With the fight in jeopardy, Muhammad Ali did what Muhammad Ali did best and talked. He cracked wise about wanting the airports watched, cars checked, and lorries searched as he suspected Foreman would make for the borders as soon as he could, and though it may have been nothing more than the usual Muhammad Ali hyperbole in trying to continue to sell the match, perhaps it reached the ears of one President Mobutu Seko, as there have always been rumours he made sure that the Foreman camp knew there was no chance they’d be allowed to leave until the fight had been staged.

So, over a month later, at 4 am local time so the rest of the world could tune in, Muhammad Ali and George Foreman faced off as the bell rang.

The Fight

Right out of the gate, it seemed that Muhammad Ali would defy the odds. Rushing across the ring to meet Foreman, the two traded blows back and forth, with The Champion swinging in hard and heavy, while Ali danced in a way he hadn’t done since his comeback began. The opening round was a good solid affair, both boxers feeling each other out while trying to get the upper hand, both men with an eye on a quick knockout blow. Yet, when round two happened, so did something strange: Muhammad Ali went to the ropes.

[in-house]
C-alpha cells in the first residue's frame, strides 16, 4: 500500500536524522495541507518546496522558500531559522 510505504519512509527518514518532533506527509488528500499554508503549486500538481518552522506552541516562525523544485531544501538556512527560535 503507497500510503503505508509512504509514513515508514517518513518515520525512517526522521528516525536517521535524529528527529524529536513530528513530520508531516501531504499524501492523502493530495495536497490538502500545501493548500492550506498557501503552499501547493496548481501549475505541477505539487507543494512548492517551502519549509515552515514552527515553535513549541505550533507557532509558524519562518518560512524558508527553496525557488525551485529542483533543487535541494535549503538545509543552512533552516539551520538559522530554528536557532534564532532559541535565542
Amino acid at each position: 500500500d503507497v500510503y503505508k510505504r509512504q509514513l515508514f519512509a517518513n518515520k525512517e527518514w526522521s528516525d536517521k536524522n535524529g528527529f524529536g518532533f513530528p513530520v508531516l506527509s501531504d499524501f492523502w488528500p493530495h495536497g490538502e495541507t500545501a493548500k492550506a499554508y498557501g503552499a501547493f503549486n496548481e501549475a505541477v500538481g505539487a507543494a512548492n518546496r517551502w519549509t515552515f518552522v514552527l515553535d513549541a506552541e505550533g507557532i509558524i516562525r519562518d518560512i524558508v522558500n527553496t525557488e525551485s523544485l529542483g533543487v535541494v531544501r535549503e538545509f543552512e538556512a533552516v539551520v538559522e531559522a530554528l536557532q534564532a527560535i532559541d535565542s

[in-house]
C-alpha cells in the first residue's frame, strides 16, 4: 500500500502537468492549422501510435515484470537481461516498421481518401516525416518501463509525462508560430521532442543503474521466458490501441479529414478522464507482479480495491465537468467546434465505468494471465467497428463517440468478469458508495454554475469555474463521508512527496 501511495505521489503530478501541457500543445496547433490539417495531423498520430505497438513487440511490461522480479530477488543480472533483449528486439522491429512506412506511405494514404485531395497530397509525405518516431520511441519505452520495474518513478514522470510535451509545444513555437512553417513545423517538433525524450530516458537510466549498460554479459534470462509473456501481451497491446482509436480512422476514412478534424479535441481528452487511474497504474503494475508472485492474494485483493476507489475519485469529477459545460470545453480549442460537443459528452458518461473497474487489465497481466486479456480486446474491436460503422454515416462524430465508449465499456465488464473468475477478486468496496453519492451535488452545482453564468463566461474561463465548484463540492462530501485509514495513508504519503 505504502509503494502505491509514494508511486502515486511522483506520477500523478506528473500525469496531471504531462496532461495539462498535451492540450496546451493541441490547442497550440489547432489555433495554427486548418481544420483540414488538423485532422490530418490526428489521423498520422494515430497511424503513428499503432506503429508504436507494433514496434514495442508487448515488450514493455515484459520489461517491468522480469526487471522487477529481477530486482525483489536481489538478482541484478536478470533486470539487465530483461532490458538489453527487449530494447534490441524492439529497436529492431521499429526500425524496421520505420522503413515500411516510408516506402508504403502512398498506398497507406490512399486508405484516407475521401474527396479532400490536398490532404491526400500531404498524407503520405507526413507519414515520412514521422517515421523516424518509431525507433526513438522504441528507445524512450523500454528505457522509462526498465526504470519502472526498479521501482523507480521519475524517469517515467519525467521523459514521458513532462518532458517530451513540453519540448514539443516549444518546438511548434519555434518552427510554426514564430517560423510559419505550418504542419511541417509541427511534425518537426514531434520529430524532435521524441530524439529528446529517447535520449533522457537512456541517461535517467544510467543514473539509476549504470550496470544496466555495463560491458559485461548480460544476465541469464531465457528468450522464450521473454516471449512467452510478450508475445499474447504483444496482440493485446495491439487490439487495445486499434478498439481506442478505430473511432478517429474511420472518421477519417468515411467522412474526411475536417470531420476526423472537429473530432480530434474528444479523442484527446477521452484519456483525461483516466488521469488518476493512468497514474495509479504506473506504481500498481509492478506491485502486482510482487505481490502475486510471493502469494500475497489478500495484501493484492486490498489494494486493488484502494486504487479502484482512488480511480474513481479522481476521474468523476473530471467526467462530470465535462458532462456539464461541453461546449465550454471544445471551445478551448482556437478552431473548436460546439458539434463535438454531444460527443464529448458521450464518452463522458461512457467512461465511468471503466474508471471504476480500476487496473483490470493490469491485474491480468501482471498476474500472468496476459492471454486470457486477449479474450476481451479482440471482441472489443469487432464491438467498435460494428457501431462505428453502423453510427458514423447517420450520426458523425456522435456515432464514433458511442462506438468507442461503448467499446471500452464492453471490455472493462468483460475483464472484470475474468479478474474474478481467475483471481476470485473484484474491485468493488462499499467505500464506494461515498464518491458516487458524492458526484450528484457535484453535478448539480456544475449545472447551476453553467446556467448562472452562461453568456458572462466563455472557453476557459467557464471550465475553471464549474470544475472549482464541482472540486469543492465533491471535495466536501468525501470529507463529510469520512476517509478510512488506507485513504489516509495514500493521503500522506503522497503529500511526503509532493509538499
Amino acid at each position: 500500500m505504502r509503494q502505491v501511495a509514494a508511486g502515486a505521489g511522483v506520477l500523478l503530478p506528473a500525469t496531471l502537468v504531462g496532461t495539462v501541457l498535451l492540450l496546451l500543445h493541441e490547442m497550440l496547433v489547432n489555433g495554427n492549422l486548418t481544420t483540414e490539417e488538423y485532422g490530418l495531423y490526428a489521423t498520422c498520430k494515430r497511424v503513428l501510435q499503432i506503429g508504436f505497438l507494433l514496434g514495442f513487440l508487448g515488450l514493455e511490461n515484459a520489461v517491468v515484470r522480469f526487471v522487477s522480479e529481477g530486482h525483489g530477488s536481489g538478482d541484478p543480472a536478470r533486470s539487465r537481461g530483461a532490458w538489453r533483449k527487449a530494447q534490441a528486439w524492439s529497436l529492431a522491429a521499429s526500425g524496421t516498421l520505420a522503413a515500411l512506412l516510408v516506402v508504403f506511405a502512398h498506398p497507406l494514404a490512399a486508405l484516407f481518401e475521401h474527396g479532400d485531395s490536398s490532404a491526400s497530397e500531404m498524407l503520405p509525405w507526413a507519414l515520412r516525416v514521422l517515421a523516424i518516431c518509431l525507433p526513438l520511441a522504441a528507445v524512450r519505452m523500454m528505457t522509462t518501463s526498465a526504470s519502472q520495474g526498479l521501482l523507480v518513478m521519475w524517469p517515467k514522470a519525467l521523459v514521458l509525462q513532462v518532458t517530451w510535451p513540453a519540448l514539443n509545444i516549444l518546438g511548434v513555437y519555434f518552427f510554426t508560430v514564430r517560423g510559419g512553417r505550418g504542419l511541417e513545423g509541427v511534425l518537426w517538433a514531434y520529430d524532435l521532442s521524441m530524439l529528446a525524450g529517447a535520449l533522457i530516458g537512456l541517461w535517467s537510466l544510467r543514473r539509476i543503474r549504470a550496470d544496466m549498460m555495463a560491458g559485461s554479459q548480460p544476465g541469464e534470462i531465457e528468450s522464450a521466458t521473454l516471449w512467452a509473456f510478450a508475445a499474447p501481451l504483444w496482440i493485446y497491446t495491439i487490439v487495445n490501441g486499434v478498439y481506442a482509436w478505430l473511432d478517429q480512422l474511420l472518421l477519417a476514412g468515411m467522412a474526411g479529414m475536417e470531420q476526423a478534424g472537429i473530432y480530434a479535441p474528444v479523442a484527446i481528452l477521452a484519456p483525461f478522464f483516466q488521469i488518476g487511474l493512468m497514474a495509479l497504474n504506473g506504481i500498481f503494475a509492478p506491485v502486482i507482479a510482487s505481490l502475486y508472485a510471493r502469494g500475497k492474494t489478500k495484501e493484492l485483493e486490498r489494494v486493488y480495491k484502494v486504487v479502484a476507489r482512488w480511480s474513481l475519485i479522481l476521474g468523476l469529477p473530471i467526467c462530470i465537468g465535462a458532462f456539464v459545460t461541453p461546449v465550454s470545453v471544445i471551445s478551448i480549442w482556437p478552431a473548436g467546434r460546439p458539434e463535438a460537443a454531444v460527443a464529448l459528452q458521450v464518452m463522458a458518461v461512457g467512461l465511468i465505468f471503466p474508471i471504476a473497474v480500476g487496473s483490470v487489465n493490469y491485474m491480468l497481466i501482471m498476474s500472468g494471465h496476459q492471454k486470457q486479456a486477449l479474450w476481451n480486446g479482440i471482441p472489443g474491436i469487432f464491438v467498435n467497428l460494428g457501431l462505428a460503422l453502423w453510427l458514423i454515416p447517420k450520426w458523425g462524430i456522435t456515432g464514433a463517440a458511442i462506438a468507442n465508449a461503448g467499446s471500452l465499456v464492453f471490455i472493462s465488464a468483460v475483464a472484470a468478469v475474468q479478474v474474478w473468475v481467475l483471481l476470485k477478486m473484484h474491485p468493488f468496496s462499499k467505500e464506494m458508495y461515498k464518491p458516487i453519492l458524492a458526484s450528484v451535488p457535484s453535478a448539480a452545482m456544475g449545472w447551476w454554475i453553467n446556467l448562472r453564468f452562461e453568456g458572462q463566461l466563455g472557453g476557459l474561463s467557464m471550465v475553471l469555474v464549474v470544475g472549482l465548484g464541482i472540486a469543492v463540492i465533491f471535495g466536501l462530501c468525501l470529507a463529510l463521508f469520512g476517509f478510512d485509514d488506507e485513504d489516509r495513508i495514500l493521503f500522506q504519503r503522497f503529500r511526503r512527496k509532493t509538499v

There are reports that when this happened, members of the press box started yelling at each other that “the fix” was in, and though that is something that Ali would never have been a part of, it was very unusual for him to go anywhere near the ropes, and as for clinching, that was literally unheard of.

From rounds two to four, it looked as if the years had finally caught up with Muhammad Ali and the fact that he was facing a man who was seven years his junior had been a step too far. That is, until, it became obvious to everyone in attendance—as well as the millions watching worldwide—that Foreman was starting to fade.

Early in round four, you can see that George is sucking in air. This is due to the fact that Ali was allowing him to punch himself out and—in a move I still think is much more clever and so subtle it hardly gets mentioned—was repeatedly pulling George down, as well as walking him back to the centre of the ring. Ali weighed, at the time, 216 pounds—which is 15 stone in old money—and he would leverage all of that weight on Foreman whenever he got close to him, positioning him back where he started, and then force Foreman to chase him all over again. It worked like a dream.

By round six, Foreman was already spent and in all honesty, I think Ali could’ve taken him then. There is a point during those three minutes where Ali is peppering George with punches as if he was the same 22-year-old kid who had “shook up the world” when he beat Sonny Liston for the first time, but Ali was no fool and Foreman had hurt him already, so he wanted to be sure that when he struck, George was going down and staying down.